Ms. Feldblum, a Democrat, is a Professor of Law at the Georgetown University Law Center. She helped draft the Americans with Disabilities Act of 1990 and is an advocate of disability rights, lesbian, gay, bisexual and transgender rights, and AIDS-related issues.

Ms. Lipnic, a Republican, is of counsel to Seyfarth Shaw in Washington, D.C. She previously served as U.S. Assistant Secretary of Labor for Employment Standards and as Workforce Policy Counsel to the House Republican members of the Education and Labor Committee

Mr. Lopez has a long history with the EEOC. He currently serves as a Supervisory Trial Attorney at the EEOC’s Phoenix District Office and previously worked as a Special Assistant to then-EEOC Chair Gilbert F. Casellas.

Berrien, Lipnic, and Feldblum join Acting Chair Stuart J. Ishimaru, who will return to status as a Commissioner, and Commissioner Constance Barker to round out the five-member Commission. Under of the rules of recess appointments, Berrien, Lipnic, Feldblum and Lopez will be eligible to serve through the end of 2011, when the next Senate finishes its term.


EEOC Publishes Proposed ADEA Rules


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On February 18, 2010, the Equal Employment Opportunity Commission (EEOC) issued a notice of proposed rulemaking (NPRM) to amend its regulations to more clearly define the “reasonable factors other than age” (RFOA) defense under the Age Discrimination in Employment Act (ADEA). This proposed rulemaking seeks to address the scope of the RFOA defense under EEOC’s proposed regulations concerning disparate impact under the ADEA, which were published on March 31, 2008.

This NPRM follows two important Supreme Court cases on the RFOA defense - Smith v. City of Jackson, 544 U.S. 228 (2005) and Meacham v. Knolls Atomic Power Laboratories, 128 S. Ct. 2395 (2008). In Smith, the Supreme Court allowed disparate impact claims of discrimination under the ADEA and, following the Court’s decision, EEOC has said that the “reasonable factors other than age” test is the appropriate standard for determining the lawfulness of a practice that disproportionately affects older individuals. Subsequently, in Meacham, the Supreme Court held that an employer bears both the burden of production and the burden of persuasion for a RFOA defense in an ADEA disparate-impact claim.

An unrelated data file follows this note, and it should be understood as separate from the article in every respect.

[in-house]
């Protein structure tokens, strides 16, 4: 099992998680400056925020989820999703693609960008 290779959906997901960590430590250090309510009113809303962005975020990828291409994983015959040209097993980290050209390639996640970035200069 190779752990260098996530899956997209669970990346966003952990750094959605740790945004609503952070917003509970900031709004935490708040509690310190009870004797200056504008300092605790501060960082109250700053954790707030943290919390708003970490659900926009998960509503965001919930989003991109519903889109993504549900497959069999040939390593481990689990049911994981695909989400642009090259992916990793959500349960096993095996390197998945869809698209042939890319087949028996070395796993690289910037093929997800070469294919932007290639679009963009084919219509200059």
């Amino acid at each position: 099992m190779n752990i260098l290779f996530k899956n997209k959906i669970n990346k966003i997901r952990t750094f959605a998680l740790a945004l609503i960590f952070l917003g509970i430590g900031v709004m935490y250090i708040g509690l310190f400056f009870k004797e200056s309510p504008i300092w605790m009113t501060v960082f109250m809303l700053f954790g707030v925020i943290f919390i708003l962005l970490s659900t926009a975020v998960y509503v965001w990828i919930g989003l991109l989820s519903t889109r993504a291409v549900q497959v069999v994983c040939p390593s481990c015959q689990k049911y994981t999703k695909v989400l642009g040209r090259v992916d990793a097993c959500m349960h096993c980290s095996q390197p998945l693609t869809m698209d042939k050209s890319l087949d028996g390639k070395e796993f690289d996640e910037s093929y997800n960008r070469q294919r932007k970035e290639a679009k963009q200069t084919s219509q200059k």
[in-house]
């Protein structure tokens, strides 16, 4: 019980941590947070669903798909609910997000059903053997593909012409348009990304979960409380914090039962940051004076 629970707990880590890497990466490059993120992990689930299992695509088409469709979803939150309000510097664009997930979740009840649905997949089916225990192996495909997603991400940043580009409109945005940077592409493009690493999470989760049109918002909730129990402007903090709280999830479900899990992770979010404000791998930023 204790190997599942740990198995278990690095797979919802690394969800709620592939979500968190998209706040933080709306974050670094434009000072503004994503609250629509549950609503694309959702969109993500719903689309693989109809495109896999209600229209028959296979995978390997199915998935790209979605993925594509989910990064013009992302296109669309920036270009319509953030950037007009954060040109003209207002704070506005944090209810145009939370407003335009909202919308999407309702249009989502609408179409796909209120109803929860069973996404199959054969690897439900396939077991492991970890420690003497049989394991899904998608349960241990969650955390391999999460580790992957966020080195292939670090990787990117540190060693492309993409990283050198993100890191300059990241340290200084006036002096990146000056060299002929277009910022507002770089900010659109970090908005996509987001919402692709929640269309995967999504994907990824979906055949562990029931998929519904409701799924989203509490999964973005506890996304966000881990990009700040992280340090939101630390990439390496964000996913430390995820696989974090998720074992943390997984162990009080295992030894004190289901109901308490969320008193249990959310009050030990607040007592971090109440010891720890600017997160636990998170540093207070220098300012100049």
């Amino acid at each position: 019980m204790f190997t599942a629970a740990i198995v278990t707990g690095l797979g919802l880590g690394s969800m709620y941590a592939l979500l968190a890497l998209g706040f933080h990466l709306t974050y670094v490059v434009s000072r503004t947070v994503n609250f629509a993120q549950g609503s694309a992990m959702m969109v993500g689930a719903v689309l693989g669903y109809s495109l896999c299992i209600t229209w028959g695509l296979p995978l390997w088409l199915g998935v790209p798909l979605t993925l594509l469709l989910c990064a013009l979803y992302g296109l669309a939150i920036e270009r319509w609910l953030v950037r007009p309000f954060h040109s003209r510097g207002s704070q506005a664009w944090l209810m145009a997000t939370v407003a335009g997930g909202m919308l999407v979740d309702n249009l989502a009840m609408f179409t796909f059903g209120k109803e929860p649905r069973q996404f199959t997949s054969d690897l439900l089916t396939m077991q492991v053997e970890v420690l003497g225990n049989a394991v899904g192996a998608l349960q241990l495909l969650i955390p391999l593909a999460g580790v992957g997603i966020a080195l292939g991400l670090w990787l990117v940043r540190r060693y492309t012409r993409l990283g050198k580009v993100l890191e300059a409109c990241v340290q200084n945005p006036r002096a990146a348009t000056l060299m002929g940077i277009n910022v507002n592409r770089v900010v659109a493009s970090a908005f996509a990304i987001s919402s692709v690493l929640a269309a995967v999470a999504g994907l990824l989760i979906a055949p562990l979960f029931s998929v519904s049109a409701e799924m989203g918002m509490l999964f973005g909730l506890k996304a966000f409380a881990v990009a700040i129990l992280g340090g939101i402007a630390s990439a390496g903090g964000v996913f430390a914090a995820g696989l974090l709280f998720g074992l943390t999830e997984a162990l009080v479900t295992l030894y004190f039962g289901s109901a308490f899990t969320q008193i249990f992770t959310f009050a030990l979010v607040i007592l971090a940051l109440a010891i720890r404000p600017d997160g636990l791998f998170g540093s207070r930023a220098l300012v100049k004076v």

EEOC’s proposed rules clarify that the applicability of the RFOA defense turns on the facts and circumstances of each particular situation and whether the employer acted prudently in light of those facts. This standard is lower than Title VII’s business-necessity test, but it is higher than the Equal Pay Act’s “any other factor” test.

Relying on the “reasonable person” principles of tort law, EEOC proposed a non-exhaustive list of relevant factors including, among others, 1) the extent to which the employment practice is a common business practice; 2) the severity of the impact of the practice on individuals within the protected age group, both in degree of injury and scope of impact; and 3) the extent to which the employer took steps to assess and ameliorate the adverse impact of the practice on older workers.

The proposed regulations carry a 60-day public comment period. Written comments should be submitted by April 19, 2010, to Stephen Llewellyn, Executive Officer, Executive Secretariat, Equal Employment Opportunity Commission, 131 M Street, NE, Suite 4NW08R, Room 6NE03F, Washington, D.C. 20507. Comments may also be submitted electronically at www.regulations.gov.


President Obama Signs FY 2010 Consolidated Appropriations Bill (H.R. 3288)


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On Wednesday, December 16, President Obama signed into law the Fiscal Year 2010 Consolidated Appropriations Bill (H.R. 3288).  This omnibus appropriations legislation provides additional funding to the Department of Labor, the National Labor Relations Board, and the Equal Employment Opportunities Commission, among other federal agencies.  The bill passed in the Senate by a 57-35 vote earlier this week, and previously passed the House by a vote of 221-202. 


Senate HELP Committee Approves All of Obama’s EEOC Picks

On December 10, 2009, the Senate Committee on Health Education Labor and Pensions (”HELP”) approved President Obama’s nominations for several vacant Equal Employment Opportunity Commission (”EEOC”) positions, including Jacqueline Berrien as EEOC Chair, Victoria Lipnic and Chai Feldblum as Commissioners, and P. David Lopez as General Counsel.  These approvals came less than a month after the HELP Committee’s November 19 hearing on these nominations.

In a statement released December 10, 2009, HELP Committee Chairman Tom Harkin (D-IA) stated that he was pleased to move these nominations forward, as “Americans need committed, capable public servants working full time on their behalf.”

The nominees now move to the full Senate for confirmation. If confirmed, Berrien, Lipnic, and Feldblum would join Acting Chair Stuart J. Ishimaru and Commissioner Constance Barker to round out the five-member Commission. At that time, Acting Vice Chair Christine Griffin will leave the EEOC to serve as the Deputy Director of the Office of Personnel Management.  Although Griffin’s commission expired on July 1, 2009, she has remained as Acting Vice Chair until her replacement could be confirmed.